Tokenization: Why EMVCo Falls ShortUniversal, Open Standard Is a Must for Merchants
To help prevent massive payment card breaches, U.S. card issuers and retailers have agreed that the time has come to migrate to the EMV chip. But tokenization and end-to-end encryption also have to be part of our payments systems updates (see 7 Lessons from Target's Breach).
More merchants are coming around to supporting this three-pronged approach. But making investments in tokenization won't make sense for merchants until a universal, open standard that's acceptable to mechants and card-issuers is developed.
An open, interoperable platform will ensure merchants can support the technology across multiple providers and make back-end security processes seamless for the customer experience.
The EMVCo standard for tokenization, which came out in March, falls short. The standard issued by EMVCo, the global body that manages specifications and testing processes for the Europay, MasterCard, Visa standard, better known as EMV, already has been adopted by ApplePay. But it's a proprietary standard that is not interoperable, and only meets the interests of the banks, merchants argue.
It's time for payments industry to act now to ensure a truly open and universal standard is established. Otherwise, movement to reform payments systems could be derailed. And that will mean even more breaches, and more fraud.
Making the Case
The Merchant Advisory Group, a consortium of large merchants founded in 2007, has done a good job of stating the case for a universal tokenization standard.
"A properly designed, implemented and enforced tokenization standard would move the U.S. payments system in the right direction toward mitigating payment card fraud and identity theft," MAG notes. "An open, interoperable platform will ensure merchants can support the technology across multiple providers and make back-end security processes seamless for the customer experience."
In a July interview with Digital Transactions, MAG's CEO, Mark Horwedel, speaking about the EMVCo standard, said that the merchant community is concerned about the issuance of technical standards that are "exclusively controlled by the prominent payment brands."
Specifications for magnetic-stripe transactions are issued by the International Organization for Standardization, an open body that is not run by the card brands. Horwedel argues that in the migration from mag-stripe to chip transactions, we are moving from an environment where payments specs are open to one where payments specs will be proprietary.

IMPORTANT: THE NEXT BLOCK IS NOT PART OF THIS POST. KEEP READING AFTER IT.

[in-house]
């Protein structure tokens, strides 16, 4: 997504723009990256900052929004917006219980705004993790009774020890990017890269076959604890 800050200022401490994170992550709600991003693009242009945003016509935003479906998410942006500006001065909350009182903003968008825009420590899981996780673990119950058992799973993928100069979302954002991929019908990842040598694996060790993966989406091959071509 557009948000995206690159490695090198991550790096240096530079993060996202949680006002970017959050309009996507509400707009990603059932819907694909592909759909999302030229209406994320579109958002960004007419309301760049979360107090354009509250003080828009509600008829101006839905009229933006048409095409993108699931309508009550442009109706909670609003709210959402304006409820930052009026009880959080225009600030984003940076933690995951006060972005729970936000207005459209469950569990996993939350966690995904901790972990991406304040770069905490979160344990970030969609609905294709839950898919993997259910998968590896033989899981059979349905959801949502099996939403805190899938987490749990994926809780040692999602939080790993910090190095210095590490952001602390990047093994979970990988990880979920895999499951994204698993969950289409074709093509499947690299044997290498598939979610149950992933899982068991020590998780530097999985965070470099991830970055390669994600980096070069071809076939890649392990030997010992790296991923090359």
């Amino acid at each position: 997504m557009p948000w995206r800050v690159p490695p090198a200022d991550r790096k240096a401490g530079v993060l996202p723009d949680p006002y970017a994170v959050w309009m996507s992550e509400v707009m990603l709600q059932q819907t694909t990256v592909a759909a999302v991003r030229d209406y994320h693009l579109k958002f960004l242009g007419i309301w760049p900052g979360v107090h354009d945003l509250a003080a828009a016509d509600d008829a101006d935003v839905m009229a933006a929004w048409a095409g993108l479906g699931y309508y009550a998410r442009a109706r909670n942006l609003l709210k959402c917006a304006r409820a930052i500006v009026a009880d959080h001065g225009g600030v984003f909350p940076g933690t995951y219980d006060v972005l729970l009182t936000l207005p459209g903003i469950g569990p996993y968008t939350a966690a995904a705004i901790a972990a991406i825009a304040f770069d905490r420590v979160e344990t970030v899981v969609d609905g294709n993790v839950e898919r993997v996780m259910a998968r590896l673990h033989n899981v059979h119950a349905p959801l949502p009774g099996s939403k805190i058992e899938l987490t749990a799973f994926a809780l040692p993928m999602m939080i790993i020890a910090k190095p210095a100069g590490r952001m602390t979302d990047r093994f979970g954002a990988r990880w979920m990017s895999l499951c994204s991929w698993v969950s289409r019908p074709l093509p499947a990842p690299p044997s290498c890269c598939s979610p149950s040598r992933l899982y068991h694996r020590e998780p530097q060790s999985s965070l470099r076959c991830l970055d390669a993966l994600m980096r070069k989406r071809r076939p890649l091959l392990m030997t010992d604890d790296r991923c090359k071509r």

Avivah Litan, an analyst at the consultancy Gartner, agrees with MAG's assertion that EMVCo's specifications do not address the needs of merchants.
Until a universal, open standard for tokenization is issued and accepted, merchants are at the mercy of security and POS vendors, Litan says. "Right now, with the EMVCo standard, a retailer could have many tokens for one card number, which defeats the purpose," she explains.
In a draft paper, which Litan shared with me, she notes: "EMV tokens as first implemented by ApplePay and the payment card networks (Visa, MasterCard) are based on different protocols than are tokenization systems widely used by merchants to limit the scope of PCI audits."
She also says that the card brands should work with standards bodies - such as Accredited Standards Committee X9, which develops and manages standards certified by the American National Standards Institute - to develop a tokenization standard that works equally well for merchants, card issuers and all payment ecosystem players, "unlike the current EMV token standard."
But not everyone agrees that a new standard is needed.
Natalie Reinelt, a payments analyst at the consultancy Aite, says that anyone who deploys EMVCo's specs will properly devalue card data, so long as the data is tokenized at the point of capture.
And Mark Rasch, a former federal prosecutor who launched the cybercrime division at the Department of Justice, say the proprietary nature of tokenization is inevitable. Ultimately, Rasch says, retailers will have to implement translation programs that convert all of these different types of tokens on the back-end.
But why follow that route if we don't have to?
One of the reasons why it's taken the U.S. so long to move forward on the EMV debit front is that we lacked agreed-upon specifications. So the industry developed the necessary specifications, paving the way for universal chip payments.
Now the time has come to develop a widely supported standard for tokenization.